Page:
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ASN Wikibase Occurrence # 133672
Last updated: 23 November 2019
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Type:Silhouette image of generic C177 model; specific model in this crash may look slightly different
Cessna 177
Owner/operator:Gary Suozzi
Registration: N177GS
C/n / msn: 17700955
Fatalities:Fatalities: 0 / Occupants: 4
Other fatalities:0
Aircraft damage: Written off (damaged beyond repair)
Location:Los Angeles, CA -   United States of America
Phase: Unknown
Departure airport:SBA
Destination airport:SMO
Investigating agency: NTSB

On August 16, 1998, at 2215 hours Pacific daylight time, a Cessna 177, N177GS, was destroyed when it collided with a utility pole and trees during an emergency off-airport landing following loss of engine power at Los Angeles, California. The aircraft was on an instrument approach to the Santa Monica Municipal Airport. The airline transport licensed pilot and one passenger received minor injuries and two passengers sustained serious injuries. Visual meteorological conditions prevailed for the personal flight that departed Santa Barbara, California about 2100.

A flight instructor who lives near the accident site was driving nearby in his car when he heard the plane crash. He was the first person to respond to the accident site on a school athletic field, and passed a female passenger who was getting help for the other three occupants of the aircraft. When he reached the aircraft the three were just getting out of the aircraft. There was fluid on the ground and he was very concerned about fire and explosion danger and encouraged the pilot, who was attending to an injured female passenger, to move her away in case of fire. The pilot said, "it's not fuel." He smelled the liquid and believed it to be water. He reported he saw no fuel at the site and there was no fuel smell.

A security guard at a nearby grocery store was among the first people to reach the accident before emergency vehicles arrived. He said one male, who was sitting about 20 feet from the wreckage and had facial cuts, told him that they had run out of fuel and crashed.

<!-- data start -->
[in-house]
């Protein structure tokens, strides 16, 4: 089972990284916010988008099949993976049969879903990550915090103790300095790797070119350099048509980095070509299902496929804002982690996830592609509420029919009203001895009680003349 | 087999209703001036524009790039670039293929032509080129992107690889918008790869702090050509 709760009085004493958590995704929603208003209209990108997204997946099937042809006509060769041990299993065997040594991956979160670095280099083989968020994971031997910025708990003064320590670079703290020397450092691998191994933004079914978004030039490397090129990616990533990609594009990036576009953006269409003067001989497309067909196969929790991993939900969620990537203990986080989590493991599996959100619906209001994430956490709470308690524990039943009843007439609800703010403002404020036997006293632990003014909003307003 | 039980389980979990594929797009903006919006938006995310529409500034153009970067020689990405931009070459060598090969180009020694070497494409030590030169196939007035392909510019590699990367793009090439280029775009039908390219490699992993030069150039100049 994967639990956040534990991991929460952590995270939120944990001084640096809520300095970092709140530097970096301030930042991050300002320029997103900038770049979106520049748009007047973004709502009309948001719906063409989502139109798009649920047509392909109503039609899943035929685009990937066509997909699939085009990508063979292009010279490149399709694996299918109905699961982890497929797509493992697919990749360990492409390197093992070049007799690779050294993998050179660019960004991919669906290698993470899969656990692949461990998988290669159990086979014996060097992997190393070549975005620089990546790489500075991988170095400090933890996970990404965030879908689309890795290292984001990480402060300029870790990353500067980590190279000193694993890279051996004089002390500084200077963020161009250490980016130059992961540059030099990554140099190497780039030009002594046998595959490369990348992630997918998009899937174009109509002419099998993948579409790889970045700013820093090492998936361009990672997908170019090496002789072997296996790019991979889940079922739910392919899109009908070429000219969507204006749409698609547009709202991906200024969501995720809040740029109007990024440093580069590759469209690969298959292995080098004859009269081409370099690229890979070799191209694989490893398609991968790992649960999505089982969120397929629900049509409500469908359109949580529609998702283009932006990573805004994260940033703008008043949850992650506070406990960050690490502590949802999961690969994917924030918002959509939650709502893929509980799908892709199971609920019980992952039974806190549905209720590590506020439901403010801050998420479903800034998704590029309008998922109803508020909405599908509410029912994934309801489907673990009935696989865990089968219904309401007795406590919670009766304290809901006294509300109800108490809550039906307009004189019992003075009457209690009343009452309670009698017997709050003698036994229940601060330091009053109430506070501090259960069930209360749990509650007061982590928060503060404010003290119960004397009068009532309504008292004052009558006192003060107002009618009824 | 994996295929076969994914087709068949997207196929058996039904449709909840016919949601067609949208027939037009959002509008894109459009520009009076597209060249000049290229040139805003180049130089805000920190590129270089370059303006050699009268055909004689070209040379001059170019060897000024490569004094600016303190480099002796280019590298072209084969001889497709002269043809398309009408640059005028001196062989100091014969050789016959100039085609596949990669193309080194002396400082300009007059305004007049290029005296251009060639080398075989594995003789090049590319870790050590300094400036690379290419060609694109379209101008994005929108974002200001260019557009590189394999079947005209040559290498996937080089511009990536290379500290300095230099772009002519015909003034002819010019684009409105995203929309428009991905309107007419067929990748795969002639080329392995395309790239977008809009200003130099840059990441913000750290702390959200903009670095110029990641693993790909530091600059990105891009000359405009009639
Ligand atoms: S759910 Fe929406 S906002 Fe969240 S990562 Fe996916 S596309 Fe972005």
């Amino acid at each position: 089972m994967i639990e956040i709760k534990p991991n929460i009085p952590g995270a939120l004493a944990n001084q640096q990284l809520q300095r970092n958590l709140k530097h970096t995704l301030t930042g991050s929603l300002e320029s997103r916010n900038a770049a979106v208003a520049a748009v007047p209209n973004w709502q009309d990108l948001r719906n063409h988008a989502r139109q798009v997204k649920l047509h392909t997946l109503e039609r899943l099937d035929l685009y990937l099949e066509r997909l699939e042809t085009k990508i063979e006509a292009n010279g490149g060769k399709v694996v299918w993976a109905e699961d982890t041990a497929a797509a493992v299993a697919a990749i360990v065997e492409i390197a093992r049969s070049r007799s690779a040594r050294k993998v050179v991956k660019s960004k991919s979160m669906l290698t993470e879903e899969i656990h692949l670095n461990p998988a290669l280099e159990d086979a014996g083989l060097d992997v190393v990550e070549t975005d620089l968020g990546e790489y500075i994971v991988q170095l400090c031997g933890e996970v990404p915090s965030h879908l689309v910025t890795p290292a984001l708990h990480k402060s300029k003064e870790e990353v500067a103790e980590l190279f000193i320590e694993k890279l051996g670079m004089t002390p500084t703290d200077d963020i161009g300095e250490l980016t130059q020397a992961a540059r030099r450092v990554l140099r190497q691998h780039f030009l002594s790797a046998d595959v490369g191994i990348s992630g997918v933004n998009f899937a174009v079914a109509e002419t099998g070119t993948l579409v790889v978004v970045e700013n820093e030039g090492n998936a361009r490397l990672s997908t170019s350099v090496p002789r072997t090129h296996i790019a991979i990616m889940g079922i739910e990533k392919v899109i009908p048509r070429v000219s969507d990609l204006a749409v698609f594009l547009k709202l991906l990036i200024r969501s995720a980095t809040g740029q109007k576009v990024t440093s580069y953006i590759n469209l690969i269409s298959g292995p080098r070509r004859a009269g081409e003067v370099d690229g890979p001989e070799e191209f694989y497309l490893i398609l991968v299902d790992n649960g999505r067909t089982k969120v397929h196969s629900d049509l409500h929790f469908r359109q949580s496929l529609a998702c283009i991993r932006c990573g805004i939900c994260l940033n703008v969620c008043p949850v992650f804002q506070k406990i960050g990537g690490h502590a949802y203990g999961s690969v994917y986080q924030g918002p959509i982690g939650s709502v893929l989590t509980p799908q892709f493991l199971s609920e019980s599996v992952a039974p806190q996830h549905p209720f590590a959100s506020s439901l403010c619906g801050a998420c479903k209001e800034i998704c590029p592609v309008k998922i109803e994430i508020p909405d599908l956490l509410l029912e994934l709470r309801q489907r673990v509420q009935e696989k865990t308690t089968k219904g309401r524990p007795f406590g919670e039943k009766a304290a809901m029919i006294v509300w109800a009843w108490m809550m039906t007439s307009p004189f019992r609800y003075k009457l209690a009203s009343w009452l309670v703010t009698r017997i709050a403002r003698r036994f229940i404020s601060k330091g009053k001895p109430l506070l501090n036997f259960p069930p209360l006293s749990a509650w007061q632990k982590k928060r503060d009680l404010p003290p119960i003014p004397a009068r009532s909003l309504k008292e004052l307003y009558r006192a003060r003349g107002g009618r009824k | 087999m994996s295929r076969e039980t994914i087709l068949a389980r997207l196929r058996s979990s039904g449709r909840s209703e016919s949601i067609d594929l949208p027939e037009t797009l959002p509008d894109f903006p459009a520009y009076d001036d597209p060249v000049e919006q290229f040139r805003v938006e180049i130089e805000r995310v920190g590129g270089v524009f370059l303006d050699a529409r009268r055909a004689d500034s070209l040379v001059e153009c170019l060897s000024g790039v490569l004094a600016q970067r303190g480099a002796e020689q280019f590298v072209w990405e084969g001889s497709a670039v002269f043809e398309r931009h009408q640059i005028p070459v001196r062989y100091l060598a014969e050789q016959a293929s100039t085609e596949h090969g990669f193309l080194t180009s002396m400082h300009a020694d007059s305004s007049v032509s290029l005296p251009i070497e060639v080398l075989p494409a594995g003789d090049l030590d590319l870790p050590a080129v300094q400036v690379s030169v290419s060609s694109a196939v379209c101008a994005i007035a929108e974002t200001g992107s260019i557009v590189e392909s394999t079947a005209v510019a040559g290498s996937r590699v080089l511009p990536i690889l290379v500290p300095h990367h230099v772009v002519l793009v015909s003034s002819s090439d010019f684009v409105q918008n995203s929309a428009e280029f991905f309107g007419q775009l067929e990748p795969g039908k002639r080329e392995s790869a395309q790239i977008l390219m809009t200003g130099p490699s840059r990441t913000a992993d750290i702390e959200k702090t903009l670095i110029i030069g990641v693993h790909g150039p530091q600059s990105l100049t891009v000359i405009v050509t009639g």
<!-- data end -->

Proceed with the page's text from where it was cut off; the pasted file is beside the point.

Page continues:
A checker/clerk at the same grocery store held the hand of a female passenger and tried to comfort her at a location behind the store while paramedics attended to her. According to the clerk, the paramedics asked what happened to cause the accident and the passenger replied that they had run out of fuel while on approach to the airport.

According to the manager of the same grocery store, when the police arrived they were concerned about a fire and explosion danger and ordered everyone away from the aircraft. The man who was attending to the injured female told them "there's no fuel spilled," and then "there's no fuel".

Two witnesses reported that they observed the aircraft approach very low and was completely quiet. It made a steep, abrupt U-turn toward the schoolyard and there was a bright flash when the aircraft severed the power lines.

Another witness looked east from his home to see an aircraft approaching on the normal approach course to Santa Monica but very low. He thought it was about half the normal altitude. As he watched the wings "fluttered" and the aircraft entered a steep, sharp turn to the south. The wings appeared to be straight up and down and the aircraft was in a steep descent. He lost sight of the aircraft at tree level. He went to the accident site and was the second person to reach it. One man was seated a few feet away and was dizzy. The pilot was tending to the injuries of a female passenger. He asked the pilot what happened and the pilot replied he lost power. This witness recalled that he had thought it odd that he didn't smell any gas.

An inspector from the Los Angeles Flight Standards District Office (FSDO) arrived at the accident site approximately 1 hour after the accident and reported that there was no perceptible fuel smell in the area. The FSDO inspector also reported that the fire department battalion chief said that there was no fuel present when they arrived within 15 minutes of the accident.

The pilot told the Safety Board investigator that he did not add any fuel during his trip, which departed from Santa Monica and landed at Camarillo and Santa Barbara before returning to Santa Monica. They were executing the VOR A approach to runway 21 at Santa Monica when the engine ceased delivering power abruptly and without warning. He descended on the approach course but when he broke out of the clouds it was obvious they were not going to be able to glide to


NTSB id 20001211X10888

Revision history:

21-Dec-2016 19:26 ASN Update Bot Updated [Time, Damage, Category, Investigating agency]

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